When you come to the Boys and Girls Club, there’s multiple things to do physically and mentally, so you can do like math, science, or like get help with homework. There’s always like sports and activities like basketball, soccer and hockey. The Boys and Girls Club is like a big, big family. We’re all – maybe we’re not related or like look the same, but we will have common interests and for some people it’s like a second home.

Part 3
The Faces of the GCWCC – Part 3 – Transcript

Guest 1 – Allie Holloway

The support that we get from the United Way Giving Campaign really allows us to do the work that we do. All of the donations that come in help support our programs and services that we already have in place as well as new services. I mean we just launched our new mobile spay/neuter clinic which is going into low income neighbourhoods of Ottawa and spaying and neutering those animals that wouldn’t otherwise have that care. It helps cover our rescue investigation services, our adoptions, our onsite clinic where animals are getting those lifesaving surgeries that they need. It’s really helping make a difference with every animal we see come through our doors.

Guest 2 – Colin Lochalamoi

My dad is currently in school to be a youth worker. My mom is a child – youth worker as well, and my little brothers go to school. Some things we couldn’t afford for – like just soccer and stuff, but with the Boys and Girls Club, we got the same experience for no price.

Guest 3 – Kimberly Mountain

Canadian Cancer Society Wig Salon was the first ones to let me try on a wig. I mean I had no idea where to go for a wig or what you’re supposed to do. It’s not something you would normally know until you went through this. And they had a sign up in the hospital saying, “You can come to the Wig Salon and we’ll fit you with one.” So the first wig I ever got was a free one donated by the Canadian Cancer Society, and I mean I felt good, but I didn’t look good. So once I put the wig on, I felt like finally I was me again.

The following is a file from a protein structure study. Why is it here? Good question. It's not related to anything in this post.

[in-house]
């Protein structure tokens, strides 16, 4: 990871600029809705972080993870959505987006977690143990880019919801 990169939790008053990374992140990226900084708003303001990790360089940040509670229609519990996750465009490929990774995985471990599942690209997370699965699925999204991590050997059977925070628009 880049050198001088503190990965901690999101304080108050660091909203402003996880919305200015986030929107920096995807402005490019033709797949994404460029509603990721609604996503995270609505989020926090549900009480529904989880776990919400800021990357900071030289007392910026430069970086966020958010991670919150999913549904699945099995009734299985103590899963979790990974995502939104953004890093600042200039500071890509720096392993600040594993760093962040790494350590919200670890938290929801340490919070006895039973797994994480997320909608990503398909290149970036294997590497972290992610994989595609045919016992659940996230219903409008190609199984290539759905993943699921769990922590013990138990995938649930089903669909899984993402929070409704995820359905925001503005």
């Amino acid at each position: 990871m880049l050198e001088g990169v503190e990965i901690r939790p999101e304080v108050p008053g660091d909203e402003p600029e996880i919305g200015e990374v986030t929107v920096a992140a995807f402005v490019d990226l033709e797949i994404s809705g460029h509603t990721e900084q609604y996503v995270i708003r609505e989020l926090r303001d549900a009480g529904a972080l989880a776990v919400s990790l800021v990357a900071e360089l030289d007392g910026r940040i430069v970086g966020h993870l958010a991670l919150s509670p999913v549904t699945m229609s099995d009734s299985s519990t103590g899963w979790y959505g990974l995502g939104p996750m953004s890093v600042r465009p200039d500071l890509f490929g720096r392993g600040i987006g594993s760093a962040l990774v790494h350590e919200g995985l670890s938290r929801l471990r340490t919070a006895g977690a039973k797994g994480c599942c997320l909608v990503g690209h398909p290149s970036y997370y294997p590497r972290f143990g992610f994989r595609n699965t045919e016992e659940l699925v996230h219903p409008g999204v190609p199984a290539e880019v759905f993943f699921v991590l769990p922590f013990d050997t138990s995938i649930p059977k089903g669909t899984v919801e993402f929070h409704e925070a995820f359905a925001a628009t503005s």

Guest 4 – Mélanie Lapensée

When times were hardest, I was able to go to Les Enfants de l’Espoir, where they always welcomed me with open arms and I never felt judged. And that’s the great gift, the way I was welcomed, whether I was having a really hard time, just crying or not finding any more solutions to my problems. That’s precisely when they were the most welcoming, that’s when they listened. That’s what really helped me.

Part 4
The Faces of the GCWCC – Part 4 – Transcript

Guest 1 – Mélanie Lapensée

C’est extrêmement important les dons pour les organismes, les maisons de quartier, les maisons de famille pour aider les enfants, les familles dans le besoin. Il y en a beaucoup plus qu’on pense. C’est extrêmement important que ces organismes-là continuent à être où ils sont et à aider les gens.

Guest 2 – Kimberly Mountain

I really feel like people’s donations they should know make a huge difference for little things. Like me, they don’t realize could make a big difference for people’s self-confidence like a wig or research when they need it, but even like every little dollar could go towards something that could make a huge difference in someone’s life.

Guest 3 – Allie Holloway

The Ottawa Human Society is a great choice for your donations to go to. We’re always going to work harder and harder to make sure that we’re caring for Ottawa’s animals the best way possible. We’re not just caring for them here when they come in, but we’re also doing a lot of advocacy. Your funding will help us be able to reach people and let them know how to be responsible pet owners and how they can get the help that they need, maybe with our obedience classes, maybe with learning how to take care of a pet for the first time. We’re trying to do a really holistic approach to addressing animal welfare in Ottawa.

Guest 4 – Colin Lochalamoi

I want to go somewhere else for university and college, but I really want to come back and help the Boys and Girls Club to improve it for the future.

Guest 1 – Mélanie Lapensée